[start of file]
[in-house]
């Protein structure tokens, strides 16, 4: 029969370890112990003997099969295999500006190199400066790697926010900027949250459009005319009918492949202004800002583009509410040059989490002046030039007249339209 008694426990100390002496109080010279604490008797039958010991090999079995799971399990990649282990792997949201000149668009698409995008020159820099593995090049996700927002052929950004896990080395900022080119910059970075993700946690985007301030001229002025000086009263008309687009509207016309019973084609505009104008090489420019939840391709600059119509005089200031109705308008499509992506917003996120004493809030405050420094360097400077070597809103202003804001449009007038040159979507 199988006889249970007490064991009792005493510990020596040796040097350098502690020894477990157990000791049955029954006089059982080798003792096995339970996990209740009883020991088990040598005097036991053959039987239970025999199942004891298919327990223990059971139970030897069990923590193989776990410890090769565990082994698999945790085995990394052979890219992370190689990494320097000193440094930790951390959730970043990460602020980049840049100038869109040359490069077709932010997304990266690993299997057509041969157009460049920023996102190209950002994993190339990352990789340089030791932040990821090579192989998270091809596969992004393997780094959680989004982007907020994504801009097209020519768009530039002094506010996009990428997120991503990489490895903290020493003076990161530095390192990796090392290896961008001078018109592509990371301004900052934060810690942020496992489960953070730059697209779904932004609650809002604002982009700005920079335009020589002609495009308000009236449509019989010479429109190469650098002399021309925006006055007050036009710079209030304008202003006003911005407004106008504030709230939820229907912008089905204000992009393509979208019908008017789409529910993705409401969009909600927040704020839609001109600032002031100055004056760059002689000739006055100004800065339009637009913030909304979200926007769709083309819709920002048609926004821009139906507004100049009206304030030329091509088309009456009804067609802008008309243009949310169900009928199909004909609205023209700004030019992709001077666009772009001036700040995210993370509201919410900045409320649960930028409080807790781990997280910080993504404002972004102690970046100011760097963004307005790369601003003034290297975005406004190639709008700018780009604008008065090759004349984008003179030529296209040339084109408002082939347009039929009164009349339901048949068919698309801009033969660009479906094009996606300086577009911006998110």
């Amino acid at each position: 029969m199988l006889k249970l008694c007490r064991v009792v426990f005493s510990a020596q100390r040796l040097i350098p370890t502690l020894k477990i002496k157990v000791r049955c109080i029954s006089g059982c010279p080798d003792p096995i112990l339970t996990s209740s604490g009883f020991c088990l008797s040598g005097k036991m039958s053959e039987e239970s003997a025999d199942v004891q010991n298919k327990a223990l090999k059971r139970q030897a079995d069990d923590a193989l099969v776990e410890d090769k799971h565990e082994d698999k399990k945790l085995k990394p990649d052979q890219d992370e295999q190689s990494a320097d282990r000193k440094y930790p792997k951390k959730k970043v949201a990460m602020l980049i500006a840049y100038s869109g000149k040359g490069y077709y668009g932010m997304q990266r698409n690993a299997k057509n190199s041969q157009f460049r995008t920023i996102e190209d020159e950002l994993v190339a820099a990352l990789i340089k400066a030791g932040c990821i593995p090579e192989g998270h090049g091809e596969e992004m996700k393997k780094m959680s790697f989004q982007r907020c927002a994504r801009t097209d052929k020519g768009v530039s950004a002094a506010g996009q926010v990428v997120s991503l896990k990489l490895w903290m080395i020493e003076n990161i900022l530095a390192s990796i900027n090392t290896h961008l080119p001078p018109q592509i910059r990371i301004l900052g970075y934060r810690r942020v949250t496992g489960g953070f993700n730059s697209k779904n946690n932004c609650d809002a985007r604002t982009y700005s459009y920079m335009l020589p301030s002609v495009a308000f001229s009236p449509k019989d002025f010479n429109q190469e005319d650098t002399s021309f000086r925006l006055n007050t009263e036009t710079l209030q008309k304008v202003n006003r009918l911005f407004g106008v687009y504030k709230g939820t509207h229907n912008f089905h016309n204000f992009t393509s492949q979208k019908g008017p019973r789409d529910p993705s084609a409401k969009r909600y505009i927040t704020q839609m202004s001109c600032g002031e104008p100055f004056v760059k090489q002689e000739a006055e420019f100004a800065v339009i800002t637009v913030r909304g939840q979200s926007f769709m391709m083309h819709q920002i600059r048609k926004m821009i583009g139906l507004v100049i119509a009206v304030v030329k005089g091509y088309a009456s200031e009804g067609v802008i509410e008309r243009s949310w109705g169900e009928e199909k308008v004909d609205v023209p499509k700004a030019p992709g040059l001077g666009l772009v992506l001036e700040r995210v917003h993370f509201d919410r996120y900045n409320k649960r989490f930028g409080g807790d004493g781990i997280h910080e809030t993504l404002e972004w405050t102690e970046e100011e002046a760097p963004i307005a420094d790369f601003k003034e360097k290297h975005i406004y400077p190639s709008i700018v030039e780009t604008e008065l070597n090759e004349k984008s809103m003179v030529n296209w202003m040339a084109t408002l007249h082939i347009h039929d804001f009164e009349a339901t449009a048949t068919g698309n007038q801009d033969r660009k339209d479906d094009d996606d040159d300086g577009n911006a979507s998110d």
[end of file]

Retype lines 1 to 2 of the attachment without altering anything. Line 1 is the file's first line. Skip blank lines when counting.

[in-house]
């Protein structure tokens, strides 16, 4: 029969370890112990003997099969295999500006190199400066790697926010900027949250459009005319009918492949202004800002583009509410040059989490002046030039007249339209 008694426990100390002496109080010279604490008797039958010991090999079995799971399990990649282990792997949201000149668009698409995008020159820099593995090049996700927002052929950004896990080395900022080119910059970075993700946690985007301030001229002025000086009263008309687009509207016309019973084609505009104008090489420019939840391709600059119509005089200031109705308008499509992506917003996120004493809030405050420094360097400077070597809103202003804001449009007038040159979507 199988006889249970007490064991009792005493510990020596040796040097350098502690020894477990157990000791049955029954006089059982080798003792096995339970996990209740009883020991088990040598005097036991053959039987239970025999199942004891298919327990223990059971139970030897069990923590193989776990410890090769565990082994698999945790085995990394052979890219992370190689990494320097000193440094930790951390959730970043990460602020980049840049100038869109040359490069077709932010997304990266690993299997057509041969157009460049920023996102190209950002994993190339990352990789340089030791932040990821090579192989998270091809596969992004393997780094959680989004982007907020994504801009097209020519768009530039002094506010996009990428997120991503990489490895903290020493003076990161530095390192990796090392290896961008001078018109592509990371301004900052934060810690942020496992489960953070730059697209779904932004609650809002604002982009700005920079335009020589002609495009308000009236449509019989010479429109190469650098002399021309925006006055007050036009710079209030304008202003006003911005407004106008504030709230939820229907912008089905204000992009393509979208019908008017789409529910993705409401969009909600927040704020839609001109600032002031100055004056760059002689000739006055100004800065339009637009913030909304979200926007769709083309819709920002048609926004821009139906507004100049009206304030030329091509088309009456009804067609802008008309243009949310169900009928199909004909609205023209700004030019992709001077666009772009001036700040995210993370509201919410900045409320649960930028409080807790781990997280910080993504404002972004102690970046100011760097963004307005790369601003003034290297975005406004190639709008700018780009604008008065090759004349984008003179030529296209040339084109408002082939347009039929009164009349339901048949068919698309801009033969660009479906094009996606300086577009911006998110």